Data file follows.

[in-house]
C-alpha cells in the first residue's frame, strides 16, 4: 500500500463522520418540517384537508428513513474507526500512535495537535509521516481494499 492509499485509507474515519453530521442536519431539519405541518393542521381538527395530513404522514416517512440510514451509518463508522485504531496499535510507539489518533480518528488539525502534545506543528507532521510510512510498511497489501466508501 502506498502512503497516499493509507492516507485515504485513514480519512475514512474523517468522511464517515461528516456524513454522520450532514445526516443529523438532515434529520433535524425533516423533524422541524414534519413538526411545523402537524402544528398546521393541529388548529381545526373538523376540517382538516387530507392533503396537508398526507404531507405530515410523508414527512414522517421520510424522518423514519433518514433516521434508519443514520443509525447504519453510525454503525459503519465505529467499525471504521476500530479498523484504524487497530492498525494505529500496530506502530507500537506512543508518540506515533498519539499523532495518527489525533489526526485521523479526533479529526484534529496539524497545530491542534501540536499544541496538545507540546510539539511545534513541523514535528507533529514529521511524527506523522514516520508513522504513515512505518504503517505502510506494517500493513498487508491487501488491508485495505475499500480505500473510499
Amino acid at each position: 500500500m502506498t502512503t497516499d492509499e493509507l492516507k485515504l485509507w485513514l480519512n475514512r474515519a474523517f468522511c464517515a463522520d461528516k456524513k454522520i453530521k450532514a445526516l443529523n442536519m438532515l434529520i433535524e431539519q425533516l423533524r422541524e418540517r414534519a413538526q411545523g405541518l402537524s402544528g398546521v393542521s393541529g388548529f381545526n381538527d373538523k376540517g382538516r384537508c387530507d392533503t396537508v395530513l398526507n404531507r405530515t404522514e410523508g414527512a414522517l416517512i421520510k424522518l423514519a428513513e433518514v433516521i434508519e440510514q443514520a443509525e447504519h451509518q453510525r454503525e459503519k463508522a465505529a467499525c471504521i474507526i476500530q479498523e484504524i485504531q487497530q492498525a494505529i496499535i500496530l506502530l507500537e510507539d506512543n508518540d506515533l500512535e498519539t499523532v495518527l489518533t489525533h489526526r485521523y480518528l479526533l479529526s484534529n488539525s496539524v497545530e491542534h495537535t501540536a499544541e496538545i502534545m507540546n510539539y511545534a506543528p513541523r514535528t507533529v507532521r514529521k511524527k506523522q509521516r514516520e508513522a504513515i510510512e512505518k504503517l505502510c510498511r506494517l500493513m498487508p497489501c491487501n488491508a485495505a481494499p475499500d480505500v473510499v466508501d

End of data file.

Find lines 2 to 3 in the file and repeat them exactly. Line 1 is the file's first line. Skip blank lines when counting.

C-alpha cells in the first residue's frame, strides 16, 4: 500500500463522520418540517384537508428513513474507526500512535495537535509521516481494499 492509499485509507474515519453530521442536519431539519405541518393542521381538527395530513404522514416517512440510514451509518463508522485504531496499535510507539489518533480518528488539525502534545506543528507532521510510512510498511497489501466508501 502506498502512503497516499493509507492516507485515504485513514480519512475514512474523517468522511464517515461528516456524513454522520450532514445526516443529523438532515434529520433535524425533516423533524422541524414534519413538526411545523402537524402544528398546521393541529388548529381545526373538523376540517382538516387530507392533503396537508398526507404531507405530515410523508414527512414522517421520510424522518423514519433518514433516521434508519443514520443509525447504519453510525454503525459503519465505529467499525471504521476500530479498523484504524487497530492498525494505529500496530506502530507500537506512543508518540506515533498519539499523532495518527489525533489526526485521523479526533479529526484534529496539524497545530491542534501540536499544541496538545507540546510539539511545534513541523514535528507533529514529521511524527506523522514516520508513522504513515512505518504503517505502510506494517500493513498487508491487501488491508485495505475499500480505500473510499
Amino acid at each position: 500500500m502506498t502512503t497516499d492509499e493509507l492516507k485515504l485509507w485513514l480519512n475514512r474515519a474523517f468522511c464517515a463522520d461528516k456524513k454522520i453530521k450532514a445526516l443529523n442536519m438532515l434529520i433535524e431539519q425533516l423533524r422541524e418540517r414534519a413538526q411545523g405541518l402537524s402544528g398546521v393542521s393541529g388548529f381545526n381538527d373538523k376540517g382538516r384537508c387530507d392533503t396537508v395530513l398526507n404531507r405530515t404522514e410523508g414527512a414522517l416517512i421520510k424522518l423514519a428513513e433518514v433516521i434508519e440510514q443514520a443509525e447504519h451509518q453510525r454503525e459503519k463508522a465505529a467499525c471504521i474507526i476500530q479498523e484504524i485504531q487497530q492498525a494505529i496499535i500496530l506502530l507500537e510507539d506512543n508518540d506515533l500512535e498519539t499523532v495518527l489518533t489525533h489526526r485521523y480518528l479526533l479529526s484534529n488539525s496539524v497545530e491542534h495537535t501540536a499544541e496538545i502534545m507540546n510539539y511545534a506543528p513541523r514535528t507533529v507532521r514529521k511524527k506523522q509521516r514516520e508513522a504513515i510510512e512505518k504503517l505502510c510498511r506494517l500493513m498487508p497489501c491487501n488491508a485495505a481494499p475499500d480505500v473510499v466508501d